Amnesty International South Africa has called on government and politicians to publically reaffirm trust in the media as the world marks Press Freedom Day. Amnesty International reiterated the call that independent journalists must be allowed to do their work free of harassment, intimidation, threats and reprisals.

When the entire country was forced into hard lockdown restrictions, many South African’s turned to their news channels and social media platforms to find out what was happening outside their walls. However, in many countries, the press was silenced. Despite everyone relying on media for information, there were many jobs lost during the pandemic.

SABC Digital News Editor Nontobeko Magala says they have had their fair share of challenges in the past year since the COVID-19 outbreak, and some positive gains.

Magala on working in a Digital News environment during COVID-19:

“Amongst which was the retrenchment process, this ever-present labouring threat over everyone’s livelihoods. However, we were able to produce a lot of original content like we have never done before. We came out with video shows, podcasts and animated series and different kinds of things. And of cause, we used visualization tools a lot and digital cards that we put out every day to dispel the myths around COVID-19 and we had those translated into different African languages,” says Magala.

Qaanitah Hunter, political editor at News24, says the loss of jobs in the media environment is a call for concern.

“We have far less resources as a collective to tell stories to investigate and properly execute our mandate. You see it on community-level where community stories are not being tapped because they do not have the resources.”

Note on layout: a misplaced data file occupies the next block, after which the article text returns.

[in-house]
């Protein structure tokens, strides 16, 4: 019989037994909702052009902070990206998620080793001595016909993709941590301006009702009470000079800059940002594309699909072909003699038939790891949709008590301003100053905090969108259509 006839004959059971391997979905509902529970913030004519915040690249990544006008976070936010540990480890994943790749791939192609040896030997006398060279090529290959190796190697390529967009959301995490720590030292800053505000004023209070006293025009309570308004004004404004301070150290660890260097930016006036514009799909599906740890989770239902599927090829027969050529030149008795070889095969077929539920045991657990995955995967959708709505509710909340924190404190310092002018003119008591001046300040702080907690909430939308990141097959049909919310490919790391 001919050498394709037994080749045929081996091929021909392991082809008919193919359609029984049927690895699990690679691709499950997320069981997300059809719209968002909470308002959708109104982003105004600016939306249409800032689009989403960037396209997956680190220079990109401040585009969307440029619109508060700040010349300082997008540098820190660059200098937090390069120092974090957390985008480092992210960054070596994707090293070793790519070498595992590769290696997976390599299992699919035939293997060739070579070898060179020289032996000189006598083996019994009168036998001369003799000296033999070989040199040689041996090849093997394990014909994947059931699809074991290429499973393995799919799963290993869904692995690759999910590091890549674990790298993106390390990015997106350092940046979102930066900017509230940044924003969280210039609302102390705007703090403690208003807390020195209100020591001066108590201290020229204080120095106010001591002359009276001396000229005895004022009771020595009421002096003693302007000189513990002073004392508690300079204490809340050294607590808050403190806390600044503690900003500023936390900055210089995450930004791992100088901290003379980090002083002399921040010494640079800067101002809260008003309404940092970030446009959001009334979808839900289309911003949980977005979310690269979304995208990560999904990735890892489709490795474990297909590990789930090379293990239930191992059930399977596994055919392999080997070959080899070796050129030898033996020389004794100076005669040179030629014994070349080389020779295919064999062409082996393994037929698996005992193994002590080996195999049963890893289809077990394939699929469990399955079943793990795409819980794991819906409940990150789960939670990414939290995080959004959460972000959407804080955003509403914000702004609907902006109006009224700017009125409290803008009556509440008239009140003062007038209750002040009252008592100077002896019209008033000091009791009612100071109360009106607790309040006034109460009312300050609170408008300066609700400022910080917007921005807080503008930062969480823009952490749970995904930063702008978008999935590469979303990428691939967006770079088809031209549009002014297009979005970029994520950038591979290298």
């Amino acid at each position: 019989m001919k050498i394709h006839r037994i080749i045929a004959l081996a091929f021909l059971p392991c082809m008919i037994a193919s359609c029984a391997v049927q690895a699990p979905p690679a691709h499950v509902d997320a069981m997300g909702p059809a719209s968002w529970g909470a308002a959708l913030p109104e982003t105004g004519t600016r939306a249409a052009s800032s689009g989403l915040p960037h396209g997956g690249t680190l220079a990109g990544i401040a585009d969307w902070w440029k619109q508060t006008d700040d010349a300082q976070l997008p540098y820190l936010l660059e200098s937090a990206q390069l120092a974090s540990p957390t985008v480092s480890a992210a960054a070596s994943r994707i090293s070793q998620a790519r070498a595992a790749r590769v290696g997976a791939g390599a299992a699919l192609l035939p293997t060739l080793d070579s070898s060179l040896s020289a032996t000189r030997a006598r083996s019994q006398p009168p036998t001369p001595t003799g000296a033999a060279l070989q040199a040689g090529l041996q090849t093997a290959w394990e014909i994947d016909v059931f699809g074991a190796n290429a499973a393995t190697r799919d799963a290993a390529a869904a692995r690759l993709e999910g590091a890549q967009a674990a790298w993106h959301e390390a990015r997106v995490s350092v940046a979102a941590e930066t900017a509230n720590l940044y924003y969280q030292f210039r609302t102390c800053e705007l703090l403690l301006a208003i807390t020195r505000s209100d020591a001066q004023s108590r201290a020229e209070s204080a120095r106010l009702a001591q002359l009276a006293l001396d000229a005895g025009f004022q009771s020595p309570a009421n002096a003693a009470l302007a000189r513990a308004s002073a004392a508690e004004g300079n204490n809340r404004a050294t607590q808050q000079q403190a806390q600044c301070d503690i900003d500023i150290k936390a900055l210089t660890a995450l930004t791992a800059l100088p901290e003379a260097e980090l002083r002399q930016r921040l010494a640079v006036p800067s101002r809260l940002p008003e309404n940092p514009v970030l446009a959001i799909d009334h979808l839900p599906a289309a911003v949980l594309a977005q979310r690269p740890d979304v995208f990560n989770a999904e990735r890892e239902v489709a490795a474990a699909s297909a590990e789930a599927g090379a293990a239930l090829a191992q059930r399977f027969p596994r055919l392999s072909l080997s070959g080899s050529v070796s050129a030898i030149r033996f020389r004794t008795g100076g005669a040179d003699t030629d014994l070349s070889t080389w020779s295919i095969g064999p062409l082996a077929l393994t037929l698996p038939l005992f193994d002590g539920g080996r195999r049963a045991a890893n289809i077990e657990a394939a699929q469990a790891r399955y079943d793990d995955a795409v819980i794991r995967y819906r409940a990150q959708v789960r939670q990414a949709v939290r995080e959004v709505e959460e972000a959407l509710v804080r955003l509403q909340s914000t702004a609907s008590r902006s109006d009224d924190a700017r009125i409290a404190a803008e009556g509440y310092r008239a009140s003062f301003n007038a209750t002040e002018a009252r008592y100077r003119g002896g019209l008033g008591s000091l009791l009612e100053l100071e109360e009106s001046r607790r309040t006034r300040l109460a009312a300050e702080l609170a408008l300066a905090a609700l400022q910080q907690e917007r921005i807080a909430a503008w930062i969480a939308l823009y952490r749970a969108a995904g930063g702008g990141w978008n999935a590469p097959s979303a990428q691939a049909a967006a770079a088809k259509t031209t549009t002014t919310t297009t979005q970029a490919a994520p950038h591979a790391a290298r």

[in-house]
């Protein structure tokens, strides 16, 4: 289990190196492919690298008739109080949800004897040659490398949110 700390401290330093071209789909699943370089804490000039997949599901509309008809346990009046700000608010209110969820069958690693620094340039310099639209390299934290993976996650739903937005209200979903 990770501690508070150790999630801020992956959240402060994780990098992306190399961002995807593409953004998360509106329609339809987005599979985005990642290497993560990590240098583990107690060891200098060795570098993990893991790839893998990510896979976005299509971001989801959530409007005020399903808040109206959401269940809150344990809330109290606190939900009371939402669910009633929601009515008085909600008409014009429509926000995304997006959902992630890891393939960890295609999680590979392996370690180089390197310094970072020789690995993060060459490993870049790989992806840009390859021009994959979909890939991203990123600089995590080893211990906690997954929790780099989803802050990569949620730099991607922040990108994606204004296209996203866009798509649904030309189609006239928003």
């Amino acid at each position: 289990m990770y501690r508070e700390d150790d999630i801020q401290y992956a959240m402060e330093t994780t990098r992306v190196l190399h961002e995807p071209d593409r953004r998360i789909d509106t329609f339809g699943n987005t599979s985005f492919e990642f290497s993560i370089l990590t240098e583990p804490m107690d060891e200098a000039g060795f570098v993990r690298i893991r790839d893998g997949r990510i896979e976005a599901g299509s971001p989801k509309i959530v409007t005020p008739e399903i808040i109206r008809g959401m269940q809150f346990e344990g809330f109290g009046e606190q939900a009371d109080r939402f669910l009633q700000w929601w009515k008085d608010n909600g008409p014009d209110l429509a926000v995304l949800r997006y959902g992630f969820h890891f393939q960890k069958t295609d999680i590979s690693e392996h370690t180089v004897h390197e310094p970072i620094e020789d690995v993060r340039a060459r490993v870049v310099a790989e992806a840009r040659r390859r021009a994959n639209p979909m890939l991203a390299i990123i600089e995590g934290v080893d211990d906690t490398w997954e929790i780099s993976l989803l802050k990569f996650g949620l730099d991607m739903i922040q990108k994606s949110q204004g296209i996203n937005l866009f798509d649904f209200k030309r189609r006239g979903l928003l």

Meanwhile, Amnesty International South Africa says the media has been maligned by politicians and face targeted harassment on social media.

Media and Communications Officer Genevieve Quintal explains. “While the media in South Africa enjoys more freedom than many of their counterparts in the continent and in other parts of the world, they are still finding themselves facing a barrage of attacks on a daily basis, especially on social media. And this comes at a time when the trust in media has weighed in the past few years, especially because of misinformation and disinformation. So as amnesty we are calling on the government and the political party to publicly recommitting to ensuring respect for media freedom as enshrined in our constitution.”

Media freedom in South Africa | Genevieve Quintal:

The media, digital and mainstream, remains the main source of information for many South Africans. If restricted, blocked or silenced, many who rely on the vital information of what happens around them, may not access it.

UNGA President Volkan Bozkir on World Press Freedom Day: